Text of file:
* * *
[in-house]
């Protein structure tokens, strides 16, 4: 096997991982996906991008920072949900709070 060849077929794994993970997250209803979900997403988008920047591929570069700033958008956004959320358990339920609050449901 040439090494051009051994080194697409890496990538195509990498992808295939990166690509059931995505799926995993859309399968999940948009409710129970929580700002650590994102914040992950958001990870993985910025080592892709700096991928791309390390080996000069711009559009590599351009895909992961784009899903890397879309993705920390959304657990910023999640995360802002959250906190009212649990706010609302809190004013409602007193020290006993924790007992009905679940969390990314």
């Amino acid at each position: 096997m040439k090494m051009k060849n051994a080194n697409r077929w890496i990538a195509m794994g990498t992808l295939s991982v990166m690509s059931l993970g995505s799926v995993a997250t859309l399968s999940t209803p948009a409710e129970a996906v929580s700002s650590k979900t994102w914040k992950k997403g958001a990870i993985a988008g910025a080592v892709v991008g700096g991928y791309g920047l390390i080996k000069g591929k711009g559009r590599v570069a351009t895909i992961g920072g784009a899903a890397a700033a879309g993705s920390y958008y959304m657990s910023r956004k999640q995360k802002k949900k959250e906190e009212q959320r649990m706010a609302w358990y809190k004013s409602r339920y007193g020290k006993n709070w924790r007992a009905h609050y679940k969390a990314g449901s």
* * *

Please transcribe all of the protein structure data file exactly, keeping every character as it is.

[in-house]
């Protein structure tokens, strides 16, 4: 096997991982996906991008920072949900709070 060849077929794994993970997250209803979900997403988008920047591929570069700033958008956004959320358990339920609050449901 040439090494051009051994080194697409890496990538195509990498992808295939990166690509059931995505799926995993859309399968999940948009409710129970929580700002650590994102914040992950958001990870993985910025080592892709700096991928791309390390080996000069711009559009590599351009895909992961784009899903890397879309993705920390959304657990910023999640995360802002959250906190009212649990706010609302809190004013409602007193020290006993924790007992009905679940969390990314």
């Amino acid at each position: 096997m040439k090494m051009k060849n051994a080194n697409r077929w890496i990538a195509m794994g990498t992808l295939s991982v990166m690509s059931l993970g995505s799926v995993a997250t859309l399968s999940t209803p948009a409710e129970a996906v929580s700002s650590k979900t994102w914040k992950k997403g958001a990870i993985a988008g910025a080592v892709v991008g700096g991928y791309g920047l390390i080996k000069g591929k711009g559009r590599v570069a351009t895909i992961g920072g784009a899903a890397a700033a879309g993705s920390y958008y959304m657990s910023r956004k999640q995360k802002k949900k959250e906190e009212q959320r649990m706010a609302w358990y809190k004013s409602r339920y007193g020290k006993n709070w924790r007992a009905h609050y679940k969390a990314g449901s």